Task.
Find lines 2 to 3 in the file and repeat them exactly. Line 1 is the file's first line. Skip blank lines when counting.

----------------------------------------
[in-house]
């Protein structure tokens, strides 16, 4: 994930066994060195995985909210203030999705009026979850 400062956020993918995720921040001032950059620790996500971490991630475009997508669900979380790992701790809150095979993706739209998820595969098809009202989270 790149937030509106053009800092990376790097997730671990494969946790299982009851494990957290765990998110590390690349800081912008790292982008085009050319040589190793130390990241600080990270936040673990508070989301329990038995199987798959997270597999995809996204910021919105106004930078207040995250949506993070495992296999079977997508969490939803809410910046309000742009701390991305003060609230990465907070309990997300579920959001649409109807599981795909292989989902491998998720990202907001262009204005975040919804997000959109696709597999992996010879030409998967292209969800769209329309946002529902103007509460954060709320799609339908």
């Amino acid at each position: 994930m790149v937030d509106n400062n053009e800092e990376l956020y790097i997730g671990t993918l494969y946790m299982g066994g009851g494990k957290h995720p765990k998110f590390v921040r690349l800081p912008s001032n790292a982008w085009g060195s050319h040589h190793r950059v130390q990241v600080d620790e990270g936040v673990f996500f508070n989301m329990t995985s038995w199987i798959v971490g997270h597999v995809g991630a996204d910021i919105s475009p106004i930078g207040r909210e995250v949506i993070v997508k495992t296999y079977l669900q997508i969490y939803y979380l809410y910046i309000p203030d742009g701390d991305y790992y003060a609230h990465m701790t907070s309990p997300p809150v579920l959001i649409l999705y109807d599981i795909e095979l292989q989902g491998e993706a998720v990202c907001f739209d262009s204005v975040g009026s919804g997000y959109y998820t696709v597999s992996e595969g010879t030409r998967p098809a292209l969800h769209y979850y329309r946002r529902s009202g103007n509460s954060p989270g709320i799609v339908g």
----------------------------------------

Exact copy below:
């Protein structure tokens, strides 16, 4: 994930066994060195995985909210203030999705009026979850 400062956020993918995720921040001032950059620790996500971490991630475009997508669900979380790992701790809150095979993706739209998820595969098809009202989270 790149937030509106053009800092990376790097997730671990494969946790299982009851494990957290765990998110590390690349800081912008790292982008085009050319040589190793130390990241600080990270936040673990508070989301329990038995199987798959997270597999995809996204910021919105106004930078207040995250949506993070495992296999079977997508969490939803809410910046309000742009701390991305003060609230990465907070309990997300579920959001649409109807599981795909292989989902491998998720990202907001262009204005975040919804997000959109696709597999992996010879030409998967292209969800769209329309946002529902103007509460954060709320799609339908």
């Amino acid at each position: 994930m790149v937030d509106n400062n053009e800092e990376l956020y790097i997730g671990t993918l494969y946790m299982g066994g009851g494990k957290h995720p765990k998110f590390v921040r690349l800081p912008s001032n790292a982008w085009g060195s050319h040589h190793r950059v130390q990241v600080d620790e990270g936040v673990f996500f508070n989301m329990t995985s038995w199987i798959v971490g997270h597999v995809g991630a996204d910021i919105s475009p106004i930078g207040r909210e995250v949506i993070v997508k495992t296999y079977l669900q997508i969490y939803y979380l809410y910046i309000p203030d742009g701390d991305y790992y003060a609230h990465m701790t907070s309990p997300p809150v579920l959001i649409l999705y109807d599981i795909e095979l292989q989902g491998e993706a998720v990202c907001f739209d262009s204005v975040g009026s919804g997000y959109y998820t696709v597999s992996e595969g010879t030409r998967p098809a292209l969800h769209y979850y329309r946002r529902s009202g103007n509460s954060p989270g709320i799609v339908g």